I was once again lucky enough to receive a bunch of Hungarian newspapers and periodicals, among them the latest Magyar Narancs (June 13). Most of the articles in this issue are still not on the Internet, so you’ll have to wait awhile to read the full interview with Endre Hann, CEO of Medián, perhaps the most reliable polling company in Hungary. I found the interview absolutely fascinating, so today I’m going to share some highlights from it.
Endre Hann regularly appears on ATV’s “Egyenes beszéd” after Medián’s results on the popularity of parties and politicians are released. But he has only about eight minutes to explain the details of their latest survey. So, he cannot really say more about the results than what can be read in the newspapers. As it is, Olga Kálmán usually urges him to hurry. Well, here Hann has ample opportunity to go into the details of their latest survey based on a large pool of 3,000 voters.
What did the researchers at Medián learn from this and previous polls? First and foremost, that today there are considerably more people than a year ago who think that the country’s economic prospects are getting better. They are relieved that the economy survived a possible bankruptcy. This finding doesn’t necessarily mean that they believe in a bright future, but while a year ago optimists accounted for only 13% of the sample this time their numbers doubled to 26%.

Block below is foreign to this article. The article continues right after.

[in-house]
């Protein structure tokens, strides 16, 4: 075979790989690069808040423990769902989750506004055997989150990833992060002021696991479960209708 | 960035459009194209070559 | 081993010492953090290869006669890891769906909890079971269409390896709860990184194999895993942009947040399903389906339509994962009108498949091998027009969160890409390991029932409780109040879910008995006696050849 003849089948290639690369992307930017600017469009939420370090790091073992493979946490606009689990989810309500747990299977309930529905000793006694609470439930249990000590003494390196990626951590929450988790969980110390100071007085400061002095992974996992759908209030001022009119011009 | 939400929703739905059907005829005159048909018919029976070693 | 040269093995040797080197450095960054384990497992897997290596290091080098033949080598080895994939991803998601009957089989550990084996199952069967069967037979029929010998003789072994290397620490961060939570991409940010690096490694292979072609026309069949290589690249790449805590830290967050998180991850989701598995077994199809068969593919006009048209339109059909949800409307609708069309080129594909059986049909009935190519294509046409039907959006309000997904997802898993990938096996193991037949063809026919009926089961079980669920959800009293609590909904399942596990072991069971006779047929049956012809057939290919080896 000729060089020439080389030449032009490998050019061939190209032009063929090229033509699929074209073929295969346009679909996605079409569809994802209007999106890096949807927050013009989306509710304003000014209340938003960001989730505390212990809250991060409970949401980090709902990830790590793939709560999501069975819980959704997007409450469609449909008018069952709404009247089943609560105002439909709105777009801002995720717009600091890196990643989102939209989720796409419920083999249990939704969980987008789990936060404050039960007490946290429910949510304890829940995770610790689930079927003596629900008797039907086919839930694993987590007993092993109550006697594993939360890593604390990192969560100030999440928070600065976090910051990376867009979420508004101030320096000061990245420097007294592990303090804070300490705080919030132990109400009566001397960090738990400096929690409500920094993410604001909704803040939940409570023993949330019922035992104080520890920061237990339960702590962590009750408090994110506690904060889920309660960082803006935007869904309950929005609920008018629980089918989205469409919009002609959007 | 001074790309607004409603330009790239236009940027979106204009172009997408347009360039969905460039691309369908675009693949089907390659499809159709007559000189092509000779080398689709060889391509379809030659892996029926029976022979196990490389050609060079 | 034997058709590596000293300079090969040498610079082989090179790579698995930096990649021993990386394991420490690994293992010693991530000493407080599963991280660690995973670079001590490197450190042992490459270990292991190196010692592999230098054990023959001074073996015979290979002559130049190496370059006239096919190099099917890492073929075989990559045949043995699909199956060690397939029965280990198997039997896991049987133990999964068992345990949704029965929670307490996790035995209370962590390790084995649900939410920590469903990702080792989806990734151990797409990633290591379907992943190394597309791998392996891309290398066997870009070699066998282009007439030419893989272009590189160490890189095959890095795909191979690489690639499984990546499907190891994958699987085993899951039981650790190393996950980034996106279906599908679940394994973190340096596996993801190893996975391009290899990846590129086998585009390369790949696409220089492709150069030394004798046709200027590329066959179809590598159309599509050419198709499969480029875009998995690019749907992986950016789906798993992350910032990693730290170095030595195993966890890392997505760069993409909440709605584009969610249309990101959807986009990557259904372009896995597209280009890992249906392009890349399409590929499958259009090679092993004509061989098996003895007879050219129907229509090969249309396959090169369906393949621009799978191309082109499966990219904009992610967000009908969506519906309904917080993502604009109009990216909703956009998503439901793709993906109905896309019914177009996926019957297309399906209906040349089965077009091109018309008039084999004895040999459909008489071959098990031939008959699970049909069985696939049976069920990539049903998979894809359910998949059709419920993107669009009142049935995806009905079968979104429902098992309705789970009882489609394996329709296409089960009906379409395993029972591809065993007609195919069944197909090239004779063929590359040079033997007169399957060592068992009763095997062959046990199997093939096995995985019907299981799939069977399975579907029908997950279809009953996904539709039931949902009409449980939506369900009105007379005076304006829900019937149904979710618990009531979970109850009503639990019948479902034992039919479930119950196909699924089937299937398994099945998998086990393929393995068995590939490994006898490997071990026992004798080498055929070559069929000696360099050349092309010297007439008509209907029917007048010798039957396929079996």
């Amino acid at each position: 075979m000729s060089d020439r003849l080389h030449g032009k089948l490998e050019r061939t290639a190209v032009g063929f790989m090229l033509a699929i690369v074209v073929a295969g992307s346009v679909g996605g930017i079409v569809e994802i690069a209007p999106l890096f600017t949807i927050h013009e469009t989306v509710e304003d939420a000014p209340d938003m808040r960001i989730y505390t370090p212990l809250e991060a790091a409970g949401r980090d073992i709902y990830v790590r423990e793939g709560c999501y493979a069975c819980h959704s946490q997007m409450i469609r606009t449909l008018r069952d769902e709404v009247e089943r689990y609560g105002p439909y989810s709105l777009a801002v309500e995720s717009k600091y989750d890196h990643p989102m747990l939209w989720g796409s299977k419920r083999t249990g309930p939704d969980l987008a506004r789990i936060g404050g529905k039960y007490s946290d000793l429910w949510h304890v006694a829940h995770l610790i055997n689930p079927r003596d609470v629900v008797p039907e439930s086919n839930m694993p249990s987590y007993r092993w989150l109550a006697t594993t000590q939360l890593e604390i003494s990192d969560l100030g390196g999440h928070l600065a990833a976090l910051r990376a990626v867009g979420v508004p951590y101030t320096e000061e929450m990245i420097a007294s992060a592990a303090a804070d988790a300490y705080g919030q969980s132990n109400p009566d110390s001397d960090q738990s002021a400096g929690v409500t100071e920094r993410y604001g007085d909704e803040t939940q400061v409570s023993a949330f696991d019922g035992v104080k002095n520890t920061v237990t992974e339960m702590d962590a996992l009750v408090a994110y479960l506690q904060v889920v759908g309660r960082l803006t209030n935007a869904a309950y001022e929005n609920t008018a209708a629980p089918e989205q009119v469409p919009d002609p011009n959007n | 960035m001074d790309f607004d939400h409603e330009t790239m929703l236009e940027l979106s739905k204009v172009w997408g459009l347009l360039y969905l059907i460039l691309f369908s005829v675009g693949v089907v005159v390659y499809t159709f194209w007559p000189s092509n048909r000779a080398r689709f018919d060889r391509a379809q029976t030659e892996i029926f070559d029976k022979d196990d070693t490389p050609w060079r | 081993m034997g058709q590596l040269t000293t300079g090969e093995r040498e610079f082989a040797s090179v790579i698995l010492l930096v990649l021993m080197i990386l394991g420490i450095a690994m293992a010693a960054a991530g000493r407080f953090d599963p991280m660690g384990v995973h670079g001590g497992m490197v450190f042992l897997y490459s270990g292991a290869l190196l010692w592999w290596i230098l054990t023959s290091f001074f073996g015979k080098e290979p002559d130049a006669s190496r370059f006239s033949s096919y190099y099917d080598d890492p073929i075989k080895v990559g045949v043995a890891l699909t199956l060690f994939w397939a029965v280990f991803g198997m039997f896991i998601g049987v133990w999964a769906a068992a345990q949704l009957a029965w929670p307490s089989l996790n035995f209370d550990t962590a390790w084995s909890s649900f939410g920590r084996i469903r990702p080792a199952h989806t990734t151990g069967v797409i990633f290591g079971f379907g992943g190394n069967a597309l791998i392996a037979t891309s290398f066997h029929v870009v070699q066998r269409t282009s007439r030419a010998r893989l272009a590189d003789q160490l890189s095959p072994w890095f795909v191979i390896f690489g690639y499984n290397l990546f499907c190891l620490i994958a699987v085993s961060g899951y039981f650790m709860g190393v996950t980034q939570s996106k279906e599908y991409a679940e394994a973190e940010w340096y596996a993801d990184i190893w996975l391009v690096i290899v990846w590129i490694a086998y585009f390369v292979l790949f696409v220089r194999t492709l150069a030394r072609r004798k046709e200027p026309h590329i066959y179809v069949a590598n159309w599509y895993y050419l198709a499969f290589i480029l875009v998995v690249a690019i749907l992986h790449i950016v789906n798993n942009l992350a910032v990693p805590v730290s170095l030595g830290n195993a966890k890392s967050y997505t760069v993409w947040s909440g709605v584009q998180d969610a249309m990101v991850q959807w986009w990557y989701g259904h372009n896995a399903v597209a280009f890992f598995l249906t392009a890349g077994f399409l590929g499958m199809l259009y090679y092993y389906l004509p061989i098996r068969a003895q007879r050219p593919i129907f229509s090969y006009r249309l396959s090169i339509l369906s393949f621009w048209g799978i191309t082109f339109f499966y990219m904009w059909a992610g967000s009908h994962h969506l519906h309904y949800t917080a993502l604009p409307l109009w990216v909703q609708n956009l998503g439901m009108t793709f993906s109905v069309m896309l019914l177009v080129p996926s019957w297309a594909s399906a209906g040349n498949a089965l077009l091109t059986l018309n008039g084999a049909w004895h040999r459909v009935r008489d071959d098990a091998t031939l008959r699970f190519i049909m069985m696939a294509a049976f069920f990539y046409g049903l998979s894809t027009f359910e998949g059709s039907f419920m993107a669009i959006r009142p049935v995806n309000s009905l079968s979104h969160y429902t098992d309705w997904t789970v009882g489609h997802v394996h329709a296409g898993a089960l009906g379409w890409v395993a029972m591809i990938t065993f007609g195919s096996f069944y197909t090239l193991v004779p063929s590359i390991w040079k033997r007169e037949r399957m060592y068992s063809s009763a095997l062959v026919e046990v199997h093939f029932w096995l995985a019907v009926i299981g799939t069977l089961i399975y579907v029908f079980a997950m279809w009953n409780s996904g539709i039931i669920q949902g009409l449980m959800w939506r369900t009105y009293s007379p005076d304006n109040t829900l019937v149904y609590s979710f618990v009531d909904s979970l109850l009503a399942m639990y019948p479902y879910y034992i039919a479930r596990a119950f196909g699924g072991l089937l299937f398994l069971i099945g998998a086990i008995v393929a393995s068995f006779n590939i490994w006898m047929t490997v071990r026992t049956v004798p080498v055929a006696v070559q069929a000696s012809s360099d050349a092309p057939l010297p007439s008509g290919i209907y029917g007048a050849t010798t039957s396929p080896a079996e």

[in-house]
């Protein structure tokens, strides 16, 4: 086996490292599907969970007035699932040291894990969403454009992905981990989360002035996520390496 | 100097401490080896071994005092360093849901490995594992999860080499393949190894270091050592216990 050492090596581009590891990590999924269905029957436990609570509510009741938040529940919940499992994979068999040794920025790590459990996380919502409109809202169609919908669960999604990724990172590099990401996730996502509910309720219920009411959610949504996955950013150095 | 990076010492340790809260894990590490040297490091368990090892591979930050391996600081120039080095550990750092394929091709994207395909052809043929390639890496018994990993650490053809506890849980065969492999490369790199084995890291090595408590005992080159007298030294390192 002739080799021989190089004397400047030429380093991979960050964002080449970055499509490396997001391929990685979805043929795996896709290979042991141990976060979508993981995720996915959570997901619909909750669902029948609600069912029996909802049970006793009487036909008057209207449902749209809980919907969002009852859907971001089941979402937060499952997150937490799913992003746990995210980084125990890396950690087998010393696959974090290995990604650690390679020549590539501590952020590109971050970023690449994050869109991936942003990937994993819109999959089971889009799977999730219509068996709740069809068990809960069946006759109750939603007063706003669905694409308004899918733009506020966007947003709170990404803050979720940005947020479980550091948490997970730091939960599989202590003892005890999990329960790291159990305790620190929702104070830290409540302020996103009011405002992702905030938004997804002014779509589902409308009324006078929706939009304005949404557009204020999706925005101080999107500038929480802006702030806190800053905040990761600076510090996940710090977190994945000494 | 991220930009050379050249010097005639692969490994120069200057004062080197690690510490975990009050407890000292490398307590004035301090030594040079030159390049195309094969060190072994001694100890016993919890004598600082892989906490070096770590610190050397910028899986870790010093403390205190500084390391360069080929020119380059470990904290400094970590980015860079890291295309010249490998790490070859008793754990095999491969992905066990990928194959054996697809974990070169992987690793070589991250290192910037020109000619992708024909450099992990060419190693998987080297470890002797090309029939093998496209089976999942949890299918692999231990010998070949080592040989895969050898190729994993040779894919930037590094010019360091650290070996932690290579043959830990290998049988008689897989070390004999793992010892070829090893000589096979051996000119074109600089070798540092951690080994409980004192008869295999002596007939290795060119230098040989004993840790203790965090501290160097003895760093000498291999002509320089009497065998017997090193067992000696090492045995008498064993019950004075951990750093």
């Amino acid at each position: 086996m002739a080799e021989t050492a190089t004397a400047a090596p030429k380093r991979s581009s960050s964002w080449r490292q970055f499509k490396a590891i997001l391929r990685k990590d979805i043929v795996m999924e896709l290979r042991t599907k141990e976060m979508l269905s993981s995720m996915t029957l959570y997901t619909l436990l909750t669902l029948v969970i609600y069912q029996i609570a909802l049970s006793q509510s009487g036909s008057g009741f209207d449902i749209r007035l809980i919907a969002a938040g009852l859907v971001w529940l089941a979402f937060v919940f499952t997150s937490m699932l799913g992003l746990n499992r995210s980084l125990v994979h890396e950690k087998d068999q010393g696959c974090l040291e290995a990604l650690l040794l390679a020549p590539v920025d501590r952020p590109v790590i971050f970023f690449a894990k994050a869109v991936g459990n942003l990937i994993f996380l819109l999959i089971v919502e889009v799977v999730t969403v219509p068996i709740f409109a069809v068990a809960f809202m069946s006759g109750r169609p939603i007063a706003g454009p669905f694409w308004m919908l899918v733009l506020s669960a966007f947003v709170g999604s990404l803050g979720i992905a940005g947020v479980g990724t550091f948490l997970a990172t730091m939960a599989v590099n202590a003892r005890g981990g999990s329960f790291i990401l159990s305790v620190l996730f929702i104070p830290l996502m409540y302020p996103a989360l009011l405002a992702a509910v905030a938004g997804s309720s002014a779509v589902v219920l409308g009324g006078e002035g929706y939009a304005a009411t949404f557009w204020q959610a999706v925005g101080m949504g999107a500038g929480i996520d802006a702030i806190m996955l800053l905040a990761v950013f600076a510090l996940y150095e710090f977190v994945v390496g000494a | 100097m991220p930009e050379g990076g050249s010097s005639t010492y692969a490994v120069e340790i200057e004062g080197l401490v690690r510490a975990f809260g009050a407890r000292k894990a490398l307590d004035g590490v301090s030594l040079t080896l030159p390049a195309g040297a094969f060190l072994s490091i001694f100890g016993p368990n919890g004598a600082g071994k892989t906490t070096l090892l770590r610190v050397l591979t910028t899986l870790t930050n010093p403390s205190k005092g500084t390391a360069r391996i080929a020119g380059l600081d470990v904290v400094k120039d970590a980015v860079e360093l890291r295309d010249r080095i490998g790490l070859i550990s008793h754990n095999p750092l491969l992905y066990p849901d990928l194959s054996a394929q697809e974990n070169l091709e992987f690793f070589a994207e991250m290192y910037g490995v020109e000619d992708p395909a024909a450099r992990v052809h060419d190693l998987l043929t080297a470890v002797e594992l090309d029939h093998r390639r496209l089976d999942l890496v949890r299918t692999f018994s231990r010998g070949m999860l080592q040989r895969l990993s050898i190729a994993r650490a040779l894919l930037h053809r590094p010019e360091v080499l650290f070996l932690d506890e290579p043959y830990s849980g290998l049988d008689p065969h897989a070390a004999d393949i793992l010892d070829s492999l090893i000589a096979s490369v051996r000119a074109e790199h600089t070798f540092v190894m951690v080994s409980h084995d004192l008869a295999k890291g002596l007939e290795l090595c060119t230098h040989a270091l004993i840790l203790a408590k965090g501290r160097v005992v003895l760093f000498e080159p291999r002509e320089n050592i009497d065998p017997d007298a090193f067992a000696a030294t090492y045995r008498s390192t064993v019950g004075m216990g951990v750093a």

At the same time only 33% of the people would like to see this government continue in office after 2014. These are the hard-core Fidesz voters, for whom nothing can shake their trust in Fidesz and Viktor Orbán. They number about 1.5 million. Last June when Fidesz’s popularity hit rock bottom (with a 23% share) it was only voters from this hard core that stuck it out. Today the number of potential Fidesz voters is 2.3 million, defined as people who believe that the present government is on the right track.
But what may cheer the opposition is that 56% of the sample would like to see the Orbán government voted out of office. Out of this group 20% (1.5 million voters) would like a change of government but do not know yet whom they should vote for. For the opposition it is key to attract that large group of people.